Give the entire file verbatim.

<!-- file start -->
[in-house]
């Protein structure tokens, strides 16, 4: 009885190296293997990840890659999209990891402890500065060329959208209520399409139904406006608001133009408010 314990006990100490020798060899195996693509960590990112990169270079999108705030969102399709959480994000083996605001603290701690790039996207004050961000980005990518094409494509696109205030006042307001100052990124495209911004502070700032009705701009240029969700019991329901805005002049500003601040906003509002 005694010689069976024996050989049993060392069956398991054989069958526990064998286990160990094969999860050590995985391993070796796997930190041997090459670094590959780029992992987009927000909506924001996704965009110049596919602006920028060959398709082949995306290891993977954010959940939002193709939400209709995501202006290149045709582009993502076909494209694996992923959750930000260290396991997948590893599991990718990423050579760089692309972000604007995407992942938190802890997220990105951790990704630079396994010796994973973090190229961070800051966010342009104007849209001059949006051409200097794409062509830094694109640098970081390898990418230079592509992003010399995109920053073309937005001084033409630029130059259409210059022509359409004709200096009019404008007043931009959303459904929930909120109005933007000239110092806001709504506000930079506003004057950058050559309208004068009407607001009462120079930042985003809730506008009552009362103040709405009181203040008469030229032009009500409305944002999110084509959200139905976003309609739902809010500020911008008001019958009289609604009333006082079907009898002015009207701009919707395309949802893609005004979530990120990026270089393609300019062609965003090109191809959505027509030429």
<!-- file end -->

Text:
[in-house]
């Protein structure tokens, strides 16, 4: 009885190296293997990840890659999209990891402890500065060329959208209520399409139904406006608001133009408010 314990006990100490020798060899195996693509960590990112990169270079999108705030969102399709959480994000083996605001603290701690790039996207004050961000980005990518094409494509696109205030006042307001100052990124495209911004502070700032009705701009240029969700019991329901805005002049500003601040906003509002 005694010689069976024996050989049993060392069956398991054989069958526990064998286990160990094969999860050590995985391993070796796997930190041997090459670094590959780029992992987009927000909506924001996704965009110049596919602006920028060959398709082949995306290891993977954010959940939002193709939400209709995501202006290149045709582009993502076909494209694996992923959750930000260290396991997948590893599991990718990423050579760089692309972000604007995407992942938190802890997220990105951790990704630079396994010796994973973090190229961070800051966010342009104007849209001059949006051409200097794409062509830094694109640098970081390898990418230079592509992003010399995109920053073309937005001084033409630029130059259409210059022509359409004709200096009019404008007043931009959303459904929930909120109005933007000239110092806001709504506000930079506003004057950058050559309208004068009407607001009462120079930042985003809730506008009552009362103040709405009181203040008469030229032009009500409305944002999110084509959200139905976003309609739902809010500020911008008001019958009289609604009333006082079907009898002015009207701009919707395309949802893609005004979530990120990026270089393609300019062609965003090109191809959505027509030429």